'God of War' Eitr Imbued: What It Means When the Serpent Says This

God of War is a perfect video game, combining the combat of Dark Souls, the exploration of Legend of Zelda: Breath of the Wild and the fulfilling narrative of The Last of Us. It's also got a ton of hints and nods to Norse mythology hidden throughout the game's flowing story. After you take your boat down the river and head to the Lake of Nine, the game prompts you to throw Kratos' axe into the water below. A giant world serpent (complete with a very stylish beard) known as Jörmungandr, pops up out of the depths and spits your weapon back at you.

God of War' Eitr Imbued: What It Means When The Serpent Says This

In this moment, an on-screen prompt that says "Eitr Imbued" seems to have confused some fans. The world serpent imbues your weapon with a blessing, granting it two runic attacks. Brok and Sindri, the dwarven blacksmiths, also grant your weapons special marks that increase their strength values during pivotal parts of the story. You can check how many buffs your weapon is currently holding by going to the "Resource" tab and looking on the left side.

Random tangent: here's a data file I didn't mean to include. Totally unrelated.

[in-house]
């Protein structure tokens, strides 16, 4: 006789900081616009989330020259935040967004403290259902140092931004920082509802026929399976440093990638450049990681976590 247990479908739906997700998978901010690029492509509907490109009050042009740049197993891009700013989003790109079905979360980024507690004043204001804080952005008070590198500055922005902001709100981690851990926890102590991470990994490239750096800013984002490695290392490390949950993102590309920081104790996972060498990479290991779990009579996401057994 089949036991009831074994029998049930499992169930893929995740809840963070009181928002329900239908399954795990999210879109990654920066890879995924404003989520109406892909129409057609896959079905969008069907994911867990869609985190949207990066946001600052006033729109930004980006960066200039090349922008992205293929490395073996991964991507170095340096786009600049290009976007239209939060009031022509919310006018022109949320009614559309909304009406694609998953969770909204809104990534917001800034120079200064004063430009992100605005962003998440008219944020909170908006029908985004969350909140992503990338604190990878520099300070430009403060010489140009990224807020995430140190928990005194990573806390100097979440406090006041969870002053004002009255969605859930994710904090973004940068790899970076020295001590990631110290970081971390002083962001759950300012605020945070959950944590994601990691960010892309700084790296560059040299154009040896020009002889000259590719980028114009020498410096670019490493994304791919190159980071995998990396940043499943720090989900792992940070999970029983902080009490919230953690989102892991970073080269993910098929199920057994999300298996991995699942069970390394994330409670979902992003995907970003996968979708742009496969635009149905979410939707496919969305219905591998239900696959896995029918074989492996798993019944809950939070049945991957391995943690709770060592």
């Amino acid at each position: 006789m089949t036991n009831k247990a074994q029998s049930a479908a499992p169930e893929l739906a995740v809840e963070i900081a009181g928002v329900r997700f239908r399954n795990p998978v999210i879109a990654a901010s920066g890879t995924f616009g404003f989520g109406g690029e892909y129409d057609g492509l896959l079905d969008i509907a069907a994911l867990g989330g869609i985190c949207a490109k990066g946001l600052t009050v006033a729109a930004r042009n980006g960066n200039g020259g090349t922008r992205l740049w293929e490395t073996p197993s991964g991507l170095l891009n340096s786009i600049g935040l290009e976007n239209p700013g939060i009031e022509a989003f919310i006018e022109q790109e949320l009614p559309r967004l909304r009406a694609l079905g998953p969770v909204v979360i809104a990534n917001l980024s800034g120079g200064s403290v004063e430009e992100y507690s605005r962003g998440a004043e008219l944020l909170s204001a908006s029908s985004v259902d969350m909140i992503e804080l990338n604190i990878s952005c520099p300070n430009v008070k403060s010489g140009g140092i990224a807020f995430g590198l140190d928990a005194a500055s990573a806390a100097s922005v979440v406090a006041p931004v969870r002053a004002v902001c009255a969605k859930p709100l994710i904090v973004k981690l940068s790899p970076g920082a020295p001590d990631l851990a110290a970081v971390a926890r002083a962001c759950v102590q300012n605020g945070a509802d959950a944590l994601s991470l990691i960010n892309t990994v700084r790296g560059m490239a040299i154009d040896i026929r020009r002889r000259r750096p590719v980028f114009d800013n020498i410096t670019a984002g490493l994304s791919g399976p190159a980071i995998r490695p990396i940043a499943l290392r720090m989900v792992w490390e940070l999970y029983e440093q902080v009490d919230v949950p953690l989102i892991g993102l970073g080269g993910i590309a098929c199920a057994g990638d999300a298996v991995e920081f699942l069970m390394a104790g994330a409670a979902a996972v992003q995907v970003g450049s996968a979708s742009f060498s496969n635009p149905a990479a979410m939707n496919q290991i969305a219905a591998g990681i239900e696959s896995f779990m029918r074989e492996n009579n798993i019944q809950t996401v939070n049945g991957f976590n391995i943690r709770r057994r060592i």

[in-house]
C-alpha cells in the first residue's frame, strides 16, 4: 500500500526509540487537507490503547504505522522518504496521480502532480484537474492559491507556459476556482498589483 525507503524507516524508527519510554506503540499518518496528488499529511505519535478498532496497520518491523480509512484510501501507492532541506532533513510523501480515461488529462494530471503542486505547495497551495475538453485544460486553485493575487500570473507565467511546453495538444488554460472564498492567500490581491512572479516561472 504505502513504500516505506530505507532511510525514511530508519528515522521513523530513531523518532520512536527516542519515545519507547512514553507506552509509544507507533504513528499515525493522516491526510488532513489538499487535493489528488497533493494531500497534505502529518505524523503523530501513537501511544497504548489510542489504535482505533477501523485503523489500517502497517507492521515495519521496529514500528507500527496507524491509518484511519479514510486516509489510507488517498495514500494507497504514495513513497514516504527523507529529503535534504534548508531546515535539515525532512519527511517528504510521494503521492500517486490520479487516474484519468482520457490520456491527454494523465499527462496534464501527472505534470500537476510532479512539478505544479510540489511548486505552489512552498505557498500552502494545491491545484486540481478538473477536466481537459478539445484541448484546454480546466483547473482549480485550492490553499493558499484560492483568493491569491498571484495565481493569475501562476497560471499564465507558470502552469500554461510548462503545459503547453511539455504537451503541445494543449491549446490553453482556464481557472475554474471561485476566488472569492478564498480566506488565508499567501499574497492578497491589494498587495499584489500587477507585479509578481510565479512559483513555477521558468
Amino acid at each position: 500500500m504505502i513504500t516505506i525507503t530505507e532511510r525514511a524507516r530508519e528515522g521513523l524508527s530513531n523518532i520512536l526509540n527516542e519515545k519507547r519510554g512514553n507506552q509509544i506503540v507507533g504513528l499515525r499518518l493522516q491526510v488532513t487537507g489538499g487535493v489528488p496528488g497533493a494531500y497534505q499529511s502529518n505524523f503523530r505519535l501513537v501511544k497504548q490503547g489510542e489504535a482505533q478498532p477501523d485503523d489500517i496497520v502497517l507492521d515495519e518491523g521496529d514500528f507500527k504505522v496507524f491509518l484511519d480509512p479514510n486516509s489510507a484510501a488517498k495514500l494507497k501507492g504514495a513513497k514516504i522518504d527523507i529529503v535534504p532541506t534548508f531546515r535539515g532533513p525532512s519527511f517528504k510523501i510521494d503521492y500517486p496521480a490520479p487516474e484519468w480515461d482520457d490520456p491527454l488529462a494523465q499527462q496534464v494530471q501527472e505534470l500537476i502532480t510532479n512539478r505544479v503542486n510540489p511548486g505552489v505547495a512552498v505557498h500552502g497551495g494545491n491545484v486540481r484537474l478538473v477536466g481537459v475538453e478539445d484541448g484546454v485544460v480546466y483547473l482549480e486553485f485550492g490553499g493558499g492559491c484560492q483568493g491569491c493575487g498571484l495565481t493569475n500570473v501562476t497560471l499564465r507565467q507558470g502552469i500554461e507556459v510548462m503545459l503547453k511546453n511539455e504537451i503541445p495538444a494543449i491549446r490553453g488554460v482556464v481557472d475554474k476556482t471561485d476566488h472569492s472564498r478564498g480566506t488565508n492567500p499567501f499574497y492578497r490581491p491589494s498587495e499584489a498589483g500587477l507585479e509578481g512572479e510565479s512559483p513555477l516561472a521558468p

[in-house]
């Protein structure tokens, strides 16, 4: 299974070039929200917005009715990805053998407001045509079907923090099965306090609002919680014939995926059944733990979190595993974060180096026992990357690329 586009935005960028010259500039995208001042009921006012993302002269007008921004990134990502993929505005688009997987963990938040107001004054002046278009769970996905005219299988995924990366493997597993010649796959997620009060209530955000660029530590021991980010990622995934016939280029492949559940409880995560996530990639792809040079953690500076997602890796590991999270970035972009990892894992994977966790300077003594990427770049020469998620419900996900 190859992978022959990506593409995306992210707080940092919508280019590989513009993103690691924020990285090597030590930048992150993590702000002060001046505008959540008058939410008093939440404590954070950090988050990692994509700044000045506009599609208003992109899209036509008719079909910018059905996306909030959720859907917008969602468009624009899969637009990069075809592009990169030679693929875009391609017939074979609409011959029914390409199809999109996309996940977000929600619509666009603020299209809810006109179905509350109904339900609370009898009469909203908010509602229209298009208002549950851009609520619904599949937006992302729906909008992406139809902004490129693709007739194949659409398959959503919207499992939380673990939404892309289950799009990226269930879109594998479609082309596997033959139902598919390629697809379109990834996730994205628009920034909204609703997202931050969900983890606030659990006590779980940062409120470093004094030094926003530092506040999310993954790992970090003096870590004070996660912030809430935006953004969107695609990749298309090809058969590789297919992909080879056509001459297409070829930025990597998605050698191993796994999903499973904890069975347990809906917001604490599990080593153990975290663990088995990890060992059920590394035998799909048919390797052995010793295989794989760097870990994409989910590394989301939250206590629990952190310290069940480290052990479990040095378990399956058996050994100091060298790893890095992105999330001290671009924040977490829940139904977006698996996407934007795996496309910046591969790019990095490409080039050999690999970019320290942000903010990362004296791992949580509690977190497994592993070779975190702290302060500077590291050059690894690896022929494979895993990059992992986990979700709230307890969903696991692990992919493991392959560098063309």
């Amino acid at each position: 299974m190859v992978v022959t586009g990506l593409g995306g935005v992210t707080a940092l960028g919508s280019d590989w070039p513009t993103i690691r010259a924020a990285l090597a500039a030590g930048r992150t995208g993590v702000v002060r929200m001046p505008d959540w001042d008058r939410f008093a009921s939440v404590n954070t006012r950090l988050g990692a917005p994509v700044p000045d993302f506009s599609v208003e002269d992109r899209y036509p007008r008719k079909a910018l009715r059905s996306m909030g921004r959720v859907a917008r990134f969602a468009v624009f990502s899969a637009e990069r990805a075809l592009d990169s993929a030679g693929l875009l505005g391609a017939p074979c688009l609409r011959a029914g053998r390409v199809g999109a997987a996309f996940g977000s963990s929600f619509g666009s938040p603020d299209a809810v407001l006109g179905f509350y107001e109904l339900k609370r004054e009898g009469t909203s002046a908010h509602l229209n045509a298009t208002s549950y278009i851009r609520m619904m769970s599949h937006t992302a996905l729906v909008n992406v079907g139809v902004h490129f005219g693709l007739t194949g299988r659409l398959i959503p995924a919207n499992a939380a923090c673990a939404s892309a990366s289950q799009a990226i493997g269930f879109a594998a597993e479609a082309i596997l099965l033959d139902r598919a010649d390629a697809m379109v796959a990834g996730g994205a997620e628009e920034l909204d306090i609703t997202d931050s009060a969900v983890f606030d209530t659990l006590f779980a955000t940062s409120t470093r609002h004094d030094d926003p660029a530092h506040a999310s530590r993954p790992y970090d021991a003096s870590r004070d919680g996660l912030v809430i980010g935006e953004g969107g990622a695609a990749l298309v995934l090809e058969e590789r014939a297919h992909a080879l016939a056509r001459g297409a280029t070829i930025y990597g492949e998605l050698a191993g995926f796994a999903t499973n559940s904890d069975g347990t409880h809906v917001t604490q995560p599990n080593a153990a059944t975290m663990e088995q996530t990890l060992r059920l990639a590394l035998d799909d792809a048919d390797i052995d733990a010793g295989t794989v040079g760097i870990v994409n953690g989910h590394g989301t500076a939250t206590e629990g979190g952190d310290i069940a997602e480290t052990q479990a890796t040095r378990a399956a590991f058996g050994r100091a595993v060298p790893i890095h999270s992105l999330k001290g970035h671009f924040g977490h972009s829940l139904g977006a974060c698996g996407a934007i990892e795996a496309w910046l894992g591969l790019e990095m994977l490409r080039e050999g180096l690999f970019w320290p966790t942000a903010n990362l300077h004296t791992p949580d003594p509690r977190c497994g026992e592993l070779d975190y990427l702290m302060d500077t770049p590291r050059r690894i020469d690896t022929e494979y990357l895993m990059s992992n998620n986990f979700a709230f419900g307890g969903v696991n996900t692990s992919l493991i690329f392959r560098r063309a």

Eitr in Norse mythology is a type of "primordial ooze" that all life stemmed from. Ymir, the frost giant (and best support in Smite) popped up out of this goo when time began. Jörmungandr's stomach is full of the stuff, which is supposed to be very deadly. It's a powerful and unstable substance so when you hear "Eitr Imbued," all it really means it that some of the magic is now part of Kratos' Leviathan Axe.

Gross. Let's hope Kratos uses the Norse equivalent of Purell in between all of that monster gutting.